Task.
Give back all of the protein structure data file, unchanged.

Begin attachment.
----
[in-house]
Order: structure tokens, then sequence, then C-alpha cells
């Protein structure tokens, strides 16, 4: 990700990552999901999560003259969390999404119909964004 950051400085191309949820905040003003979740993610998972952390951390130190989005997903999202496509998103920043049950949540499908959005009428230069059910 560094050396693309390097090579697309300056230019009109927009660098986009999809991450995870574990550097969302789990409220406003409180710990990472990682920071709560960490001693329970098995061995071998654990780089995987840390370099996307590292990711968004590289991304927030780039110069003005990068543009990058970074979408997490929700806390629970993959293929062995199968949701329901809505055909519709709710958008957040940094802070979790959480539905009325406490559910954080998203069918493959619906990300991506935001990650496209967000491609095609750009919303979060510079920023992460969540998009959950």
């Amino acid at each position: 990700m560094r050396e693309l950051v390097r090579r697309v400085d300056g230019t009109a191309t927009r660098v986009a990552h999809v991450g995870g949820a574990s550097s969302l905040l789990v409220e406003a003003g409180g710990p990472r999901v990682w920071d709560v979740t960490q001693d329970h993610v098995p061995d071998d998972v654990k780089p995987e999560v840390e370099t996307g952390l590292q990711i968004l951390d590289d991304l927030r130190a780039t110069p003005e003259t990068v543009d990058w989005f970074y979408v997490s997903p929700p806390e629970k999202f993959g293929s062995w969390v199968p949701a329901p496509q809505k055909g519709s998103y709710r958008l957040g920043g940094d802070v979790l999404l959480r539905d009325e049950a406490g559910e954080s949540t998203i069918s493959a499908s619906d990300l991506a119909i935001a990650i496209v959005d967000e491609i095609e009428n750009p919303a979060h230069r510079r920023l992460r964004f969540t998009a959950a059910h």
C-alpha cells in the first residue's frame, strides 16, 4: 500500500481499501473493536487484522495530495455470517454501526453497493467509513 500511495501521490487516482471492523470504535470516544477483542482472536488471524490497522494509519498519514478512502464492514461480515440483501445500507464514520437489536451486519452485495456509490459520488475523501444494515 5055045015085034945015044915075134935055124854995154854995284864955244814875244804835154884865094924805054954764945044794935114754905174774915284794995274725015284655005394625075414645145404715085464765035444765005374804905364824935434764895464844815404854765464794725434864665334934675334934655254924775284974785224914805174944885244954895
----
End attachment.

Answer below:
[in-house]
Order: structure tokens, then sequence, then C-alpha cells
């Protein structure tokens, strides 16, 4: 990700990552999901999560003259969390999404119909964004 950051400085191309949820905040003003979740993610998972952390951390130190989005997903999202496509998103920043049950949540499908959005009428230069059910 560094050396693309390097090579697309300056230019009109927009660098986009999809991450995870574990550097969302789990409220406003409180710990990472990682920071709560960490001693329970098995061995071998654990780089995987840390370099996307590292990711968004590289991304927030780039110069003005990068543009990058970074979408997490929700806390629970993959293929062995199968949701329901809505055909519709709710958008957040940094802070979790959480539905009325406490559910954080998203069918493959619906990300991506935001990650496209967000491609095609750009919303979060510079920023992460969540998009959950």
């Amino acid at each position: 990700m560094r050396e693309l950051v390097r090579r697309v400085d300056g230019t009109a191309t927009r660098v986009a990552h999809v991450g995870g949820a574990s550097s969302l905040l789990v409220e406003a003003g409180g710990p990472r999901v990682w920071d709560v979740t960490q001693d329970h993610v098995p061995d071998d998972v654990k780089p995987e999560v840390e370099t996307g952390l590292q990711i968004l951390d590289d991304l927030r130190a780039t110069p003005e003259t990068v543009d990058w989005f970074y979408v997490s997903p929700p806390e629970k999202f993959g293929s062995w969390v199968p949701a329901p496509q809505k055909g519709s998103y709710r958008l957040g920043g940094d802070v979790l999404l959480r539905d009325e049950a406490g559910e954080s949540t998203i069918s493959a499908s619906d990300l991506a119909i935001a990650i496209v959005d967000e491609i095609e009428n750009p919303a979060h230069r510079r920023l992460r964004f969540t998009a959950a059910h």
C-alpha cells in the first residue's frame, strides 16, 4: 500500500481499501473493536487484522495530495455470517454501526453497493467509513 500511495501521490487516482471492523470504535470516544477483542482472536488471524490497522494509519498519514478512502464492514461480515440483501445500507464514520437489536451486519452485495456509490459520488475523501444494515 5055045015085034945015044915075134935055124854995154854995284864955244814875244804835154884865094924805054954764945044794935114754905174774915284794995274725015284655005394625075414645145404715085464765035444765005374804905364824935434764895464844815404854765464794725434864665334934675334934655254924775284974785224914805174944885244954895